Facebook has admitted that it was “rocked to its very foundations” by the Cambridge Analytica scandal.
Facebook’s head of social affairs, Sir Nick Clegg, told the BBC that it was fair to say the company “hadn’t done enough” in the past.
“But I don’t think it’s fair to say that the company did nothing,” he said.
“Quite a lot of new measures have been introduced in recent years to keep data safe and to try and protect people’s privacy, but clearly not enough.”
The social network is paying a record $5bn (£4bn) fine to settle privacy concerns with the US Federal Trade Commission (FTC).
It followed allegations that Cambridge Analytica, a political consultancy, improperly obtained the data of up to 87 million Facebook users in 2018.
Facebook has also agreed to pay the US Securities and Exchange Commission (SEC) $100m to settle charges of making misleading disclosures regarding its handling of user data.
There have been accusations that the FTC fine is a mere drop in the bucket for Facebook, which reported better-than-expected quarterly revenues of $16.9bn on Wednesday, up from $13.2bn for the same period in 2018.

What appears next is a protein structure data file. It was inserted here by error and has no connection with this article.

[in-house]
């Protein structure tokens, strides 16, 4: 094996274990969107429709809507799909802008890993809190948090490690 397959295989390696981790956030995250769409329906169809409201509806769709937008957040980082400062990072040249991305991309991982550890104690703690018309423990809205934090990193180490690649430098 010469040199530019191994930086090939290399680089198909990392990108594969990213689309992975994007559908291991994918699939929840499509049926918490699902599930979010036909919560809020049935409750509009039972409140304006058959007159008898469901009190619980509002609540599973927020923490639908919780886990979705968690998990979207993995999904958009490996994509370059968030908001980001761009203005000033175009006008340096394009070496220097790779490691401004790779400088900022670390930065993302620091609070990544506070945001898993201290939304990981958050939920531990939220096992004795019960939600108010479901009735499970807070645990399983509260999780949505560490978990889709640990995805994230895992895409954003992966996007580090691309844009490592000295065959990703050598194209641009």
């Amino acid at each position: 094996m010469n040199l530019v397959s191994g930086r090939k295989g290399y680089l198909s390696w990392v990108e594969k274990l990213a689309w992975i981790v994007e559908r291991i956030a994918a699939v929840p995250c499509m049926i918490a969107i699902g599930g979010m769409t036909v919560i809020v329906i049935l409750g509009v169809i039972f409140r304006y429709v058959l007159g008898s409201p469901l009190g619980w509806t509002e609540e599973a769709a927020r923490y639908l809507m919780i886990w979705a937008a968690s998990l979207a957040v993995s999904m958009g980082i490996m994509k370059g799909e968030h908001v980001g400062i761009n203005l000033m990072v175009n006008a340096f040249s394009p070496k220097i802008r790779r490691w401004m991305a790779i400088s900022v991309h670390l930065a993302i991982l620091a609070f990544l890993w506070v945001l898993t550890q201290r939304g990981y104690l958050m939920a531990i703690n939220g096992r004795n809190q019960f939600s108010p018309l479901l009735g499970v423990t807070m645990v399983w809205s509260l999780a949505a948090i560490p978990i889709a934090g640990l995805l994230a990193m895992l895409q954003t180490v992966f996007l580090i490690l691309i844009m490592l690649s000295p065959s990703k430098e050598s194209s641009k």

Sir Nick said this was all part of the challenges facing Facebook in earning back the public’s trust.
“I totally accept that you could double, quadruple the fine and I expect people would still say it’s not enough,” he said.
“I don’t think people are going to take the assurances from Facebook that all will be well in the future – I don’t think words are enough.”
The former deputy prime minister and leader of the Liberal Democrats said he joined Facebook because he is convinced that the culture was changing and that lawmakers need to have a serious conversation about “whether data-intensive companies like Facebook allow other companies to share and use data”.
“Facebook was rocked to its very foundations by the Cambridge Analytica allegations, and since then, well before the FTC settlement announced today, Facebook has been trying to strike a better balance.”
He said that meant allowing developers to use “better data, so that it’s not all hoarded by Facebook, but to do so in a much, much safer way, so that we avoid things like Cambridge Analytica ever happening again.
“I think Facebook has learned the hard way that if you allow access to data for developers and academics in a way that isn’t properly controlled, people’s privacy can be abused.”